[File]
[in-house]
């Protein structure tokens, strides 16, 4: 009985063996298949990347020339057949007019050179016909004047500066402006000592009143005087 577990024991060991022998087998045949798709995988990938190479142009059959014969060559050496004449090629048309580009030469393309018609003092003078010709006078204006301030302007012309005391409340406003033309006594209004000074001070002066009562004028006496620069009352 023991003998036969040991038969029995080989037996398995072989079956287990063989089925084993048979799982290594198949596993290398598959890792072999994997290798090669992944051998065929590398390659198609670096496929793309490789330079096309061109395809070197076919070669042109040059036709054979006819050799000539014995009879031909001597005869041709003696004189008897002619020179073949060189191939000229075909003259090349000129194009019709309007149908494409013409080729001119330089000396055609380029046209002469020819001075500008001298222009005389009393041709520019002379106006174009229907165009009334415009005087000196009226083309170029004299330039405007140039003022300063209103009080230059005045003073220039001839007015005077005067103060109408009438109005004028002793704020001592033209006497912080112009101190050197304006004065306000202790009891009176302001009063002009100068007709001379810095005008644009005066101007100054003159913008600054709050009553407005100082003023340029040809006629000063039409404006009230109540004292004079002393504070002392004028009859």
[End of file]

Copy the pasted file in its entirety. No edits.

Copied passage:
[in-house]
């Protein structure tokens, strides 16, 4: 009985063996298949990347020339057949007019050179016909004047500066402006000592009143005087 577990024991060991022998087998045949798709995988990938190479142009059959014969060559050496004449090629048309580009030469393309018609003092003078010709006078204006301030302007012309005391409340406003033309006594209004000074001070002066009562004028006496620069009352 023991003998036969040991038969029995080989037996398995072989079956287990063989089925084993048979799982290594198949596993290398598959890792072999994997290798090669992944051998065929590398390659198609670096496929793309490789330079096309061109395809070197076919070669042109040059036709054979006819050799000539014995009879031909001597005869041709003696004189008897002619020179073949060189191939000229075909003259090349000129194009019709309007149908494409013409080729001119330089000396055609380029046209002469020819001075500008001298222009005389009393041709520019002379106006174009229907165009009334415009005087000196009226083309170029004299330039405007140039003022300063209103009080230059005045003073220039001839007015005077005067103060109408009438109005004028002793704020001592033209006497912080112009101190050197304006004065306000202790009891009176302001009063002009100068007709001379810095005008644009005066101007100054003159913008600054709050009553407005100082003023340029040809006629000063039409404006009230109540004292004079002393504070002392004028009859």